ANC Study Group Welcomes The Passing Of The Expropriation Bill [B23 2020] In The National Assembly

29 March 2024

The ANC study group on Public Works and Infrastructure welcomes the passing of the Expropriation Bill in the National Assembly with a large majority of 208 votes in favour and 108 against. The objective of the legislation is the expropriation of property for public purposes and in the public interest. The bill repeals the apartheid-era Expropriation Bill (63 of 1975) and aligns expropriation by the democratic state with the Constitution. It places the Minister of Public Works and Infrastructure as the executing authority of expropriation. In other words, all those seeking expropriation for a public purpose and in the public interest must apply through the Minister.

The bill does not allow for the arbitrary expropriation of property and enshrines due process within the new legislation. In this regard, the bill regulates the procedure for the expropriation of property, including payment of just and equitable compensation. It also enables identification in certain instances where nil compensation may be just and equitable.

The bill aligns with Section 25 of the Constitution and is based on international best practices, as all countries have expropriation legislation. It followed a thorough public consultation process in the NA and the NCOP. It represents a balanced perspective in protecting the rights of the expropriated holder and the public interest.

The bill represents the aspirations of the majority of the people of South Africa, and it envisages economic transformation and inclusive economic growth. It will enhance the delivery of infrastructure development programmes, industrialisation and agricultural reform that improves food security. It also seeks to address the dispossession of the property of the majority of Black people through the 1913 Land Act, the 1936 Land Act and the notorious Group Areas Act.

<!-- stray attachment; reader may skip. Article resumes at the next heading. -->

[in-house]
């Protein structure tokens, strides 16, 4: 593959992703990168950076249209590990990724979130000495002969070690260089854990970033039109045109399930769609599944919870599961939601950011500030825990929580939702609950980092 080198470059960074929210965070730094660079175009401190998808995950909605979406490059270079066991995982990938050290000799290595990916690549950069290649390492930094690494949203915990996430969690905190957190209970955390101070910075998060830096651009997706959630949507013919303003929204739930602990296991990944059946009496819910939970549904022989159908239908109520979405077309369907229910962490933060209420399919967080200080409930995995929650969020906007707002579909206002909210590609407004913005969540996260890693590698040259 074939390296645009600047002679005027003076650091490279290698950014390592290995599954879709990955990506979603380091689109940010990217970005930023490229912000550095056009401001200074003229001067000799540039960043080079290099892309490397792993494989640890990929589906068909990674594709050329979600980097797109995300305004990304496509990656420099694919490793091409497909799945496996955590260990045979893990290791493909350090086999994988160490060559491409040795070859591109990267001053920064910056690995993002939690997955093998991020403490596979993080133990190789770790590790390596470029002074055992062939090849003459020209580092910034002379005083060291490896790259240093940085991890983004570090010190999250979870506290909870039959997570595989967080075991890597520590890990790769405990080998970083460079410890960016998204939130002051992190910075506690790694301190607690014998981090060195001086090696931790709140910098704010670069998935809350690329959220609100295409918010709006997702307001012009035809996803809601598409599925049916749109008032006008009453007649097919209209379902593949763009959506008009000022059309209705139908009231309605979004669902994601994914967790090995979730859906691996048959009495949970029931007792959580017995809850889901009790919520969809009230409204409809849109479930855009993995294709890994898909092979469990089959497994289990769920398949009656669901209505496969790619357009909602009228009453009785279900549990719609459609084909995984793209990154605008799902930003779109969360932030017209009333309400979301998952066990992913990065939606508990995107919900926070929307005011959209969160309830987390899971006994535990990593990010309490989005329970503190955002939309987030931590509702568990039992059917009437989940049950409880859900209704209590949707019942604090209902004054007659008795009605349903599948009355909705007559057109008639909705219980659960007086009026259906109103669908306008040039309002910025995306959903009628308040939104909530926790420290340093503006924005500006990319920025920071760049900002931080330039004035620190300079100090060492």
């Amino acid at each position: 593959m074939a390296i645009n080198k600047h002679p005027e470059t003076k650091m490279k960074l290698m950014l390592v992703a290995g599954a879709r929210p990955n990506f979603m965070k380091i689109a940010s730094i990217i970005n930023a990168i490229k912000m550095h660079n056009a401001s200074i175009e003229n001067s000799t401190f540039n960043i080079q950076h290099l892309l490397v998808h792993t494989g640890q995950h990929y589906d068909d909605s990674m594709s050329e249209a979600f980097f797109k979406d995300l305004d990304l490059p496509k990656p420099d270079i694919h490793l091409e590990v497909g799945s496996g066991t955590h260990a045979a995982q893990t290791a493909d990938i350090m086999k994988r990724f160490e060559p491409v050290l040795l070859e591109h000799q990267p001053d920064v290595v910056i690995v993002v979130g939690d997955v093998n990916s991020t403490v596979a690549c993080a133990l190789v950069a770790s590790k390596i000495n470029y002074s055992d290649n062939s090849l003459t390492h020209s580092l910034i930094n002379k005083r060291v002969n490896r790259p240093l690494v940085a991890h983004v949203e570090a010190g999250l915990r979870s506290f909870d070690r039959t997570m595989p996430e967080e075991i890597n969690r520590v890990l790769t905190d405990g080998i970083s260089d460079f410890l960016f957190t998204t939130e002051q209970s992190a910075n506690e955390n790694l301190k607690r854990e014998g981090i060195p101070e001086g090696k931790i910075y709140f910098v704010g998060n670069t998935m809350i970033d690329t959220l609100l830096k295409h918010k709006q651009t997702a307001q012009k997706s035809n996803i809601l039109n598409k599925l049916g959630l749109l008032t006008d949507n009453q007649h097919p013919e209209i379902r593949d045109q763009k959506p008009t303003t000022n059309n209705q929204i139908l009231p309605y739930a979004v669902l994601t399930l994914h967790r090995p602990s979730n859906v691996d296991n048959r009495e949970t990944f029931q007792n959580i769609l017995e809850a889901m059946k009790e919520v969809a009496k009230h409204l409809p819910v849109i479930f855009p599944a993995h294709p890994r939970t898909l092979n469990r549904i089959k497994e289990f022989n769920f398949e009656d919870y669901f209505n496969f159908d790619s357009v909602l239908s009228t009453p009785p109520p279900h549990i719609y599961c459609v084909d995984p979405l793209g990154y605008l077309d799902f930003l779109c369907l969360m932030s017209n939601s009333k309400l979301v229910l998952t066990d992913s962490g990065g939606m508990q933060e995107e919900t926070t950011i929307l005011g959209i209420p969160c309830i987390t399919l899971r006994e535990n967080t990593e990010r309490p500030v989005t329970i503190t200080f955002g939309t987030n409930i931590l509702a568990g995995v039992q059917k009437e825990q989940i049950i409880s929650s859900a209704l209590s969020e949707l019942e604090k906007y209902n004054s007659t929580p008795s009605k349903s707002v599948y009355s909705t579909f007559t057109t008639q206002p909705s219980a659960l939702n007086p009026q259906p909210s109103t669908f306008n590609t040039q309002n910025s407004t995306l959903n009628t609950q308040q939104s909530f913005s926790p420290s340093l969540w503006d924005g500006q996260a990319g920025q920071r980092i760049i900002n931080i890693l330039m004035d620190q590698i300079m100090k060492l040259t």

The bill ensures that a person or community whose tenure of land is legally insecure as a result of past racially discriminatory laws or practices is entitled to comparable redress. Moreover, it enables persons or communities dispossessed of property after 19 June 1913 to be entitled either to restitution of that property or to equitable redress.

More fundamentally, the bill guarantees that no provision of this section may impede the state from taking legislative and other measures to achieve land, water and related reform, to redress the results of past racial discrimination,

Both the Portfolio Committee and the Select Committee have taken extensive legal advice from the Department’s legal team, State Law Advisors, Parliamentary Legal Services, and even legal academics, who ran a workshop for the Select Committee, and we are confident the bill passed constitutional and legal muster.

The ANC has taken note of the statements and threats of legal action by minority political parties opposed to transformation in South Africa. The ANC is committed to implementing our electoral mandate to eradicate the vestiges of apartheid privilege and advance inclusive social and economic transformation in South Africa.

Issued by the Study Group on Public Works and Infrastructure

For enquiries, please call:

Hon. Lindiwe Mjobo (MP)
Whip of the ANC Study Group
079 934 3670
Luthando Nogcinisa
Political Advisor to the Chief Whip
076 385 1440
or 082 676 6247